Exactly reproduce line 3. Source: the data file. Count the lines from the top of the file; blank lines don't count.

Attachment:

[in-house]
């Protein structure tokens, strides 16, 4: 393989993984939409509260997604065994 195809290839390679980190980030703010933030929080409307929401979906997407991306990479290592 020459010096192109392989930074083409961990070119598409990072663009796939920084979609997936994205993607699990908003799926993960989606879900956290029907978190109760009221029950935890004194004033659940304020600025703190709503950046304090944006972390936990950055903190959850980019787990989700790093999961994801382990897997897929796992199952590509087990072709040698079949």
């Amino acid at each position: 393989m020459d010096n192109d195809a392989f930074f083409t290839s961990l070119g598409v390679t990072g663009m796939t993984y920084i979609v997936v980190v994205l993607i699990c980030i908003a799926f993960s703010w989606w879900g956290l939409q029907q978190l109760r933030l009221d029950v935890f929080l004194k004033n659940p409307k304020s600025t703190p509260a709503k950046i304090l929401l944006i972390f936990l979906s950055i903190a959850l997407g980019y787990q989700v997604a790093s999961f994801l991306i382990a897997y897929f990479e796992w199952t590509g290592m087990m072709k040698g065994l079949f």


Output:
């Amino acid at each position: 393989m020459d010096n192109d195809a392989f930074f083409t290839s961990l070119g598409v390679t990072g663009m796939t993984y920084i979609v997936v980190v994205l993607i699990c980030i908003a799926f993960s703010w989606w879900g956290l939409q029907q978190l109760r933030l009221d029950v935890f929080l004194k004033n659940p409307k304020s600025t703190p509260a709503k950046i304090l929401l944006i972390f936990l979906s950055i903190a959850l997407g980019y787990q989700v997604a790093s999961f994801l991306i382990a897997y897929f990479e796992w199952t590509g290592m087990m072709k040698g065994l079949f």